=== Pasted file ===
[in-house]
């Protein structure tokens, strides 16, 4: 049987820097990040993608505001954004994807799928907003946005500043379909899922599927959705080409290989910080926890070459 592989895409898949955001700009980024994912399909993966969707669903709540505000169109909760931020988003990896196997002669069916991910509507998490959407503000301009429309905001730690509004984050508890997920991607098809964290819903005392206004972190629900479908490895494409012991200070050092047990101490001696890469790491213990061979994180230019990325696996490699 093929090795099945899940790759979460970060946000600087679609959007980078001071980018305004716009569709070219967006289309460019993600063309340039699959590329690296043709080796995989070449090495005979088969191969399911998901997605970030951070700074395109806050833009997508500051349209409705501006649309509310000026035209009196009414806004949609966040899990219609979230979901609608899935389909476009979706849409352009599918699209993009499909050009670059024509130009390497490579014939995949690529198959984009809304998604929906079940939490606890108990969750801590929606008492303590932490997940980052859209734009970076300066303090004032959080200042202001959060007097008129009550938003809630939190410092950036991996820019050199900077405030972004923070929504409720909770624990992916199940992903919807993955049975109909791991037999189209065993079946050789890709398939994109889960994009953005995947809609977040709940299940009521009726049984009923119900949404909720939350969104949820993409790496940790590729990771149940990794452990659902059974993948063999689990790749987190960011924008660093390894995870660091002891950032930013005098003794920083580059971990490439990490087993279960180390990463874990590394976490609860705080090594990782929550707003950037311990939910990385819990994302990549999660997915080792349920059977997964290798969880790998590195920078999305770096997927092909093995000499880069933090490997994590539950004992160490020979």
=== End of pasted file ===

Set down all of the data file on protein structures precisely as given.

[in-house]
């Protein structure tokens, strides 16, 4: 049987820097990040993608505001954004994807799928907003946005500043379909899922599927959705080409290989910080926890070459 592989895409898949955001700009980024994912399909993966969707669903709540505000169109909760931020988003990896196997002669069916991910509507998490959407503000301009429309905001730690509004984050508890997920991607098809964290819903005392206004972190629900479908490895494409012991200070050092047990101490001696890469790491213990061979994180230019990325696996490699 093929090795099945899940790759979460970060946000600087679609959007980078001071980018305004716009569709070219967006289309460019993600063309340039699959590329690296043709080796995989070449090495005979088969191969399911998901997605970030951070700074395109806050833009997508500051349209409705501006649309509310000026035209009196009414806004949609966040899990219609979230979901609608899935389909476009979706849409352009599918699209993009499909050009670059024509130009390497490579014939995949690529198959984009809304998604929906079940939490606890108990969750801590929606008492303590932490997940980052859209734009970076300066303090004032959080200042202001959060007097008129009550938003809630939190410092950036991996820019050199900077405030972004923070929504409720909770624990992916199940992903919807993955049975109909791991037999189209065993079946050789890709398939994109889960994009953005995947809609977040709940299940009521009726049984009923119900949404909720939350969104949820993409790496940790590729990771149940990794452990659902059974993948063999689990790749987190960011924008660093390894995870660091002891950032930013005098003794920083580059971990490439990490087993279960180390990463874990590394976490609860705080090594990782929550707003950037311990939910990385819990994302990549999660997915080792349920059977997964290798969880790998590195920078999305770096997927092909093995000499880069933090490997994590539950004992160490020979």